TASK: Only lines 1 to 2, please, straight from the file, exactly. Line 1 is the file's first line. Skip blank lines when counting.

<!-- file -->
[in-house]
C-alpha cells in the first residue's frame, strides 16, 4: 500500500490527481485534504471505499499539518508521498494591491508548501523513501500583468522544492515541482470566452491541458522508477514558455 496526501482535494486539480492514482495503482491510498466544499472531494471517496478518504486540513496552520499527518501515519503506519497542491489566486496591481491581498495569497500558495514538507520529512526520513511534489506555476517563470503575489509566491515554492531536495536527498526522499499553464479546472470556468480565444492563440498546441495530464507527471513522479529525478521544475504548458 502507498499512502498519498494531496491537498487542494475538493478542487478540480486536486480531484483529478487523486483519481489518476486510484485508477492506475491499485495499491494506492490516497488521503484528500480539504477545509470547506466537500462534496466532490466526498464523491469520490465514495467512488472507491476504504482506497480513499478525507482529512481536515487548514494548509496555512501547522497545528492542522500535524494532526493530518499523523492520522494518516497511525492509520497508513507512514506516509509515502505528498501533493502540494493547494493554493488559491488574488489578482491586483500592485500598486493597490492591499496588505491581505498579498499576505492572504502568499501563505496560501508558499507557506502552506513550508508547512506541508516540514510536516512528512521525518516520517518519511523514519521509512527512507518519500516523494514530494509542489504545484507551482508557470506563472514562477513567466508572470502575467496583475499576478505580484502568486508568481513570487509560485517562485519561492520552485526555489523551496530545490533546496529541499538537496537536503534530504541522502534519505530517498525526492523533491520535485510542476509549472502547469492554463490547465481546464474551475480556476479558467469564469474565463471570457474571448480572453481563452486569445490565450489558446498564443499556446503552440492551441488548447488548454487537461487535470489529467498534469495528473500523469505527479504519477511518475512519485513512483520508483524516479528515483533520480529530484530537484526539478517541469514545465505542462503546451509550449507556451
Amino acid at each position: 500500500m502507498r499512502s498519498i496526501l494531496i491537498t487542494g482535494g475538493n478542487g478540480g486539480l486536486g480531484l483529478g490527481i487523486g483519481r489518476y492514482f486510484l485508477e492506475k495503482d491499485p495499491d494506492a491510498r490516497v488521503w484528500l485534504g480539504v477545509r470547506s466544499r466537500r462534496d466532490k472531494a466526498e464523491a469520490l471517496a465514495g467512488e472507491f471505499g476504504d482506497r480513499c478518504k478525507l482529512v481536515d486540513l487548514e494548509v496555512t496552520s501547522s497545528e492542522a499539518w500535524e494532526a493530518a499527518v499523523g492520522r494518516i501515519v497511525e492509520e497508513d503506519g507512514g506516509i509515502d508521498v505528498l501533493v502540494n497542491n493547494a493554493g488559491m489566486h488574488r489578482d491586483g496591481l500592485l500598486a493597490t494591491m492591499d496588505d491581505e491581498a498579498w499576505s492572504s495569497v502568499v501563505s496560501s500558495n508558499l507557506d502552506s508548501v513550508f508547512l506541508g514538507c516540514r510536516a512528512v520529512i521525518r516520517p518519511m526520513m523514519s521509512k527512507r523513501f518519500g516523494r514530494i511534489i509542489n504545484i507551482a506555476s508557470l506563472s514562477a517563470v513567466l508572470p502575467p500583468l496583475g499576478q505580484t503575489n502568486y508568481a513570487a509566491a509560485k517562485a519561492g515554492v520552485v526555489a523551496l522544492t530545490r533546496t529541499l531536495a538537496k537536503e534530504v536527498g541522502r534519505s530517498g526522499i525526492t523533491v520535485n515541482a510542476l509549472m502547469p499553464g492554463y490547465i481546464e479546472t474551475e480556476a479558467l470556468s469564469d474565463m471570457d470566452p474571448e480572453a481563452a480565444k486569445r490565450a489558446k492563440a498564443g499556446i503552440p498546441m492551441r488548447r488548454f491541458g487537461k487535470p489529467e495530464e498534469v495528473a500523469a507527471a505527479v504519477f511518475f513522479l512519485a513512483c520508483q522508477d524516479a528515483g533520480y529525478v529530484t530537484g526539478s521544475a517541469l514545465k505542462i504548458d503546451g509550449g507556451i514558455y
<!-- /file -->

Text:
[in-house]
C-alpha cells in the first residue's frame, strides 16, 4: 500500500490527481485534504471505499499539518508521498494591491508548501523513501500583468522544492515541482470566452491541458522508477514558455 496526501482535494486539480492514482495503482491510498466544499472531494471517496478518504486540513496552520499527518501515519503506519497542491489566486496591481491581498495569497500558495514538507520529512526520513511534489506555476517563470503575489509566491515554492531536495536527498526522499499553464479546472470556468480565444492563440498546441495530464507527471513522479529525478521544475504548458 502507498499512502498519498494531496491537498487542494475538493478542487478540480486536486480531484483529478487523486483519481489518476486510484485508477492506475491499485495499491494506492490516497488521503484528500480539504477545509470547506466537500462534496466532490466526498464523491469520490465514495467512488472507491476504504482506497480513499478525507482529512481536515487548514494548509496555512501547522497545528492542522500535524494532526493530518499523523492520522494518516497511525492509520497508513507512514506516509509515502505528498501533493502540494493547494493554493488559491488574488489578482491586483500592485500598486493597490492591499496588505491581505498579498499576505492572504502568499501563505496560501508558499507557506502552506513550508508547512506541508516540514510536516512528512521525518516520517518519511523514519521509512527512507518519500516523494514530494509542489504545484507551482508557470506563472514562477513567466508572470502575467496583475499576478505580484502568486508568481513570487509560485517562485519561492520552485526555489523551496530545490533546496529541499538537496537536503534530504541522502534519505530517498525526492523533491520535485510542476509549472502547469492554463490547465481546464474551475480556476479558467469564469474565463471570457474571448480572453481563452486569445490565450489558446498564443499556446503552440492551441488548447488548454487537461487535470489529467498534469495528473500523469505527479504519477511518475512519485513512483520508483524516479528515483533520480529530484530537484526539478517541469514545465505542462503546451509550449507556451